Yesterday, WBIR ran a piece about downtown development that I thought was helpful, surprising in some ways and at least narrow in focus, if not biased in other ways. A very positive story, as one would expect from WBIR, and much of the news is exciting, but some of what they said left me scratching my head a bit. You can watch the entire video here.
The information was completely centered on an interview with David Dewhirst. His comments left no question that he thinks downtown is a special place. He said he is trying to expand the borders of downtown to connect to nearby neighborhoods and that certainly seems to be the case. One of the oddities of the story was that the reporter acted as if the Dewhirst projects were the only projects happening downtown, which obviously isn’t accurate.
She also said that the report would include some projects that they (WBIR) had previously mentioned and some that they had just learned about. I’m not sure which of these came as a surprise to WBIR. The most recent announcement was that the Standard Glass Building on Jackson would be an event venue, but Josh Flory reported that nearly two months ago. The venue should be ready for use later this spring, giving Jackson Avenue a different type of activity.
The main focus of the story, however, was on residential development, with a little retail thrown in. The Armature Building was prominently discussed. It’s just behind the corner of Gay and Jackson on Jackson. I’ve featured it before. Never mentioned was the Three Feathers Building which is on that corner and which will soon house Nouveau Classics. I’m not sure if they were including it in the Armature discussion or not. They did state that the Armature Building includes 80,000 square feet and that it will yield 76 new residential units and five retail spaces. The retail space portion of that surprised me and delights me. That’s five potential new businesses on Jackson Avenue. A completion date of May was mentioned.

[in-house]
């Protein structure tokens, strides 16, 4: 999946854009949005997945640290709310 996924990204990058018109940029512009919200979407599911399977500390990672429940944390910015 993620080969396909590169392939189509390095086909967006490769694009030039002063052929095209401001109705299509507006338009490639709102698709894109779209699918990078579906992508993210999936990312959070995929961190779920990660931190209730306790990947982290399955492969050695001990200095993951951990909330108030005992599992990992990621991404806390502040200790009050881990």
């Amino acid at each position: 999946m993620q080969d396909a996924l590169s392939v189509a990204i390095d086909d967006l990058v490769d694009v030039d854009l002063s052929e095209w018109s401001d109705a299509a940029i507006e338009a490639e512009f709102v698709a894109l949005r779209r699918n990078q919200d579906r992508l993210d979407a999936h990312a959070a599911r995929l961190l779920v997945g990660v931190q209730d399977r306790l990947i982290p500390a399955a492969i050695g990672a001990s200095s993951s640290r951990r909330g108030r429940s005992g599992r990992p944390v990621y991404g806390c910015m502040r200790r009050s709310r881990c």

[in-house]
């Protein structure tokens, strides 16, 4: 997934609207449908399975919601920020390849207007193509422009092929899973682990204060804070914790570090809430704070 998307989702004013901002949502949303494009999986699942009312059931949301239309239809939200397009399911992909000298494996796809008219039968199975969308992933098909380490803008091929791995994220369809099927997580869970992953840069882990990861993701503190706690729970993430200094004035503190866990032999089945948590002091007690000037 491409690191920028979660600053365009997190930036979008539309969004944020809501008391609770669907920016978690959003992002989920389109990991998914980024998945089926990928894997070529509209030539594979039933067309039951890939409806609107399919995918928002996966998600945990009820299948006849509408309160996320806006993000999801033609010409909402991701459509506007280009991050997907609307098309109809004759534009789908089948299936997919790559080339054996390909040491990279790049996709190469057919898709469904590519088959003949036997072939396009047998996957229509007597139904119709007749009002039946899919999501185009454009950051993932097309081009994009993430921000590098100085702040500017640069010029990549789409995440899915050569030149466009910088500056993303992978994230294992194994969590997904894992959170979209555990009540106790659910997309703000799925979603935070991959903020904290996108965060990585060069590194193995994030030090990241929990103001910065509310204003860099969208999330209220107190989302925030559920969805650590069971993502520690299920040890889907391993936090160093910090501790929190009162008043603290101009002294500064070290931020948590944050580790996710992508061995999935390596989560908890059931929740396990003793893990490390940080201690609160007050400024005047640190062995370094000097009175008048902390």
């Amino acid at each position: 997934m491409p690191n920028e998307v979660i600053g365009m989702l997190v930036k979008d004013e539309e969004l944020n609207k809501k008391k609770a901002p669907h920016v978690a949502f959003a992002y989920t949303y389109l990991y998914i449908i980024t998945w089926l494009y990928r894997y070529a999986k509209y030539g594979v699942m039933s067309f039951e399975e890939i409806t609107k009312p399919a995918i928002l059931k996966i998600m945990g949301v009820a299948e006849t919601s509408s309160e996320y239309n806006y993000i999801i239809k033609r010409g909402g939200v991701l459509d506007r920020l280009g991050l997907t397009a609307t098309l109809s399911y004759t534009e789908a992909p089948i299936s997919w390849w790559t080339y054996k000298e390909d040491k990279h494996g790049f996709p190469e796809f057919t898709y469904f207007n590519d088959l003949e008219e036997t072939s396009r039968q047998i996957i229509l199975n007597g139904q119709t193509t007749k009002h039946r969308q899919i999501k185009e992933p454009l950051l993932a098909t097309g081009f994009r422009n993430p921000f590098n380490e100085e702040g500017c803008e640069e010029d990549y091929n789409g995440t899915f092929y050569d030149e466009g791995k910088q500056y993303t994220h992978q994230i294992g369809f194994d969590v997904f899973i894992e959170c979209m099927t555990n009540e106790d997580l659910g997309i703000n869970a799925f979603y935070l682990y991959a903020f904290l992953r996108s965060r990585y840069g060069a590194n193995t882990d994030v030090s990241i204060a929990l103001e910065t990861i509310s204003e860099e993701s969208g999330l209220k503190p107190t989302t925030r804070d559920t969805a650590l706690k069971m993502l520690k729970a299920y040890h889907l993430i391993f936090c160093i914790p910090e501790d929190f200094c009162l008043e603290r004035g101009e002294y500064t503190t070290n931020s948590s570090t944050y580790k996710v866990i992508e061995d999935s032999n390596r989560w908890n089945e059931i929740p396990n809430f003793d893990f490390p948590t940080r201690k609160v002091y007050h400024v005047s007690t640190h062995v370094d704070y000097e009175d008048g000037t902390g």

Also mentioned was the White Lily Building which I featured here over a year ago. The report indicated the White Lily project will yield fifty new residences, but completion of these units is likely a year away. A final hurdle, however, was cleared just this week with an agreement worked out with the city council involving the project. This building does stretch the boundaries of what is considered downtown.
Of course, the Arnstein Building received some focus with Mr. Dewhirst announcing that the bottom two floors have officially been turned over to Urban Outfitters and the store should open, “a few months from now.” The upper floors will be divided between office space and residential.
So, with the Armature Building’s 76 new residences and the White Lily’s 50 new residences, that 126 new living spaces. The number for the Arnstein wasn’t mentioned, but the total coming online from Mr. Dewhirst was given as 160. Mr. Dewhirst stated that his company represents over 300 units downtown which are currently completely filled and people are “turned away every day.”
The reporter presented this as a total coming for downtown, but as I’ve mentioned here, there will be residences at 36 Market Square, there will be residences in Tailor Lofts and there will be something around seventy residences in the Medical Arts Building by the end of the year. This makes probably an additional one hundred units. Taken together with the 160 Dewhirst units, that means probably 600 to 750 new downtown residents – in new homes of which we are currently aware. For a small downtown population like ours, that is very significant and will have a retail ripple, as well.